Facing a media business in decline and an endemic crisis in trust, Edelman is evolving its own way of doing business. The giant public relations and marketing consultancy firm has in recent years been quietly bulking up its creative, paid media and consulting expertise. Now it's launching a repositioning campaign called "Act with Certainty."
The campaign is meant to promote Edelman's work with brands in this expanded capacity, like its working with REI to close its stores on Black Friday and start its #OptOutside movement; helping guide CVS Health as it pulled cigarettes and tobacco products from more than 7,000 stores; and helping Dove launch an all-female production company to tell women's stories. The campaign appears in marketing trade publications for now.
It's all meant to illustrate Edelman's new focus on "communications marketing," which goes beyond its public relations roots to include integrated creative campaigns and movements "driven by earned-centric, social-by-design storytelling." The firm says it is on track to bring in $1 billion in annual revenue within the next year and a half.
Edelman President and CEO Richard Edelman cited a few factors that led the firm to the new marketing approach. The media business was in the midst of a "business model problem," he says, where journalism was changing and there were simply fewer reporters to pitch stories to. And traditional creative agencies had a slate of new competition from media buying and digital firms encroaching into the creative business. There was a "real crisis in trust," he says.
"The idea of merging brand and reputation plays to our sweet spot," he says. He pointed to the firm's recent work with Starbucks regarding what the brand is and what it means for America.
"There is more risk in being paralyzed and afraid than there is in acting," Edelman says. "The great brands will distinguish themselves by what they do—not just by what they say … [Brands] will sell more products to more loyal customers if they are relevant."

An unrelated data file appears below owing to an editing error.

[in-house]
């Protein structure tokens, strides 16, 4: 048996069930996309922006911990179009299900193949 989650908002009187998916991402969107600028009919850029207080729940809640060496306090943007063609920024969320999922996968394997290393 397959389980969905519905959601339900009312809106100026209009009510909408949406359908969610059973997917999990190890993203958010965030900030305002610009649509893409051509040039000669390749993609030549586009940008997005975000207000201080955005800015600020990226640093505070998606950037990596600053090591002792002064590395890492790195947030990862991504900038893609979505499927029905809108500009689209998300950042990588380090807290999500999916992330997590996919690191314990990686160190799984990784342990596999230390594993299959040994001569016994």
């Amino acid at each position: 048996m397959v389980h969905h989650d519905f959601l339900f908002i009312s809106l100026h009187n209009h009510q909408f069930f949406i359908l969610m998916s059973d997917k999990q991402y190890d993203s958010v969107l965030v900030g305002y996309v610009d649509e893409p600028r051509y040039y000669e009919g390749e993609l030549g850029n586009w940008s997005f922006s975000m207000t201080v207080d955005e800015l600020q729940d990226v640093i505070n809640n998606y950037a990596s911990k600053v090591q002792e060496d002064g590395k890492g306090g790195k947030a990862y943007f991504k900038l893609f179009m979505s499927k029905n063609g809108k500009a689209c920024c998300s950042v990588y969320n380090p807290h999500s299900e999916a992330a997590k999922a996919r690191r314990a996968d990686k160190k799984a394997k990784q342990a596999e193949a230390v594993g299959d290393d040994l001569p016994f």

Edelman hopes to compete directly with traditional ad agencies and digital firms to be a lead agency for this kind of creative, media and brand work.
Forrester analyst Jay Pattisall says the expanded remit makes "perfect sense" as firms in the marketing world look for new revenue opportunities, especially as marketers are compressing their budgets and moving from longer term, AOR-style relationships to more project relationships.
The new model started to take shape about five years ago with a slate of new hires—including Mark Renshaw, most recently chief digital and innovation officer at Leo Burnett, to run the Brand practice; Carol Potter, former CEO of BBDO Greater China to be CEO of Edelman EMEA; and Jesse Lin, formerly vice chairman of APAC and CEO of Greater China for McCann, to be CEO of Edelman APAC.
Edelman, which employs more than 6,500, has hired more than 600 creatives, planners and paid media specialists and has also built up a paid media business that now manages more than $200 million in spend. The firm is also launching a communications advisory business, which will be led by Richard Wergan, former chief marketing and brand officer at Royal Phillips.
Renshaw, who joined in January 2017, says Edelman is well positioned to keep a story going and add in new dimensions, whereas traditional ad agencies aren't as familiar with that aspect.
An example: The firm worked with Mars Wrigley Confectionery to create the "Extra Care Box" in China. Since children in China bring lunch boxes to school to collect hot meals from the cafeteria, the firm helped to create an interactive lunchbox encouraging children to pop in sugar-free gum after eating.
"It's not really advertising, not really digital and it's not really PR—it's kind of something in-between," Renshaw says.
Pattisall, the Forrester analyst, says he's found many PR agencies are trying to create "brand-style engagements" that can be "PR-able events that help result in those earned impressions." He gives the example of McCann's Fearless Girl, which didn't have the same kind of traditional media spend but more of a PR approach.
"By having this type of capability, it only increases their ability to be a really good PR agency," he says. The only trouble, he adds, might be breaking outside that legacy, since Edelman is historically known for PR.